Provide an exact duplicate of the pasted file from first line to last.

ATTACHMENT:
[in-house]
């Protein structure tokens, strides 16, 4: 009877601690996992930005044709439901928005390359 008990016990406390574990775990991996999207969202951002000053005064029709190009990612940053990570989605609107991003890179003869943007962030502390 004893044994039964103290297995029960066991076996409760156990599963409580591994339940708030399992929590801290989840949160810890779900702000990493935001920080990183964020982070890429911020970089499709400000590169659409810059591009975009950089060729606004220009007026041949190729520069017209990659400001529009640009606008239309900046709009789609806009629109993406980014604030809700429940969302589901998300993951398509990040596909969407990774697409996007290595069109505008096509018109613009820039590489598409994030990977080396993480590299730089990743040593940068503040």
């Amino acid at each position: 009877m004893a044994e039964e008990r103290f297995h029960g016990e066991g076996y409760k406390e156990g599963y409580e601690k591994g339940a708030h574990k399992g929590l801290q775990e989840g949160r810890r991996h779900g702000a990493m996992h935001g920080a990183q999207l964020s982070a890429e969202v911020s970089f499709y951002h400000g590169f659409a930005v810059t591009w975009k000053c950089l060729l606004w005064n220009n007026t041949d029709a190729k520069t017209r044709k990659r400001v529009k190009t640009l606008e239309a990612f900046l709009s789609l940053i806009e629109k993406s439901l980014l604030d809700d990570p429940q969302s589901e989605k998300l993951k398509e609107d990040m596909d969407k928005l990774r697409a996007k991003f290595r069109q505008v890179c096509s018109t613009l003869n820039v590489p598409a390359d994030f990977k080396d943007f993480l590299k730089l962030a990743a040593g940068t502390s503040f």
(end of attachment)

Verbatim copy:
[in-house]
């Protein structure tokens, strides 16, 4: 009877601690996992930005044709439901928005390359 008990016990406390574990775990991996999207969202951002000053005064029709190009990612940053990570989605609107991003890179003869943007962030502390 004893044994039964103290297995029960066991076996409760156990599963409580591994339940708030399992929590801290989840949160810890779900702000990493935001920080990183964020982070890429911020970089499709400000590169659409810059591009975009950089060729606004220009007026041949190729520069017209990659400001529009640009606008239309900046709009789609806009629109993406980014604030809700429940969302589901998300993951398509990040596909969407990774697409996007290595069109505008096509018109613009820039590489598409994030990977080396993480590299730089990743040593940068503040």
């Amino acid at each position: 009877m004893a044994e039964e008990r103290f297995h029960g016990e066991g076996y409760k406390e156990g599963y409580e601690k591994g339940a708030h574990k399992g929590l801290q775990e989840g949160r810890r991996h779900g702000a990493m996992h935001g920080a990183q999207l964020s982070a890429e969202v911020s970089f499709y951002h400000g590169f659409a930005v810059t591009w975009k000053c950089l060729l606004w005064n220009n007026t041949d029709a190729k520069t017209r044709k990659r400001v529009k190009t640009l606008e239309a990612f900046l709009s789609l940053i806009e629109k993406s439901l980014l604030d809700d990570p429940q969302s589901e989605k998300l993951k398509e609107d990040m596909d969407k928005l990774r697409a996007k991003f290595r069109q505008v890179c096509s018109t613009l003869n820039v590489p598409a390359d994030f990977k080396d943007f993480l590299k730089l962030a990743a040593g940068t502390s503040f």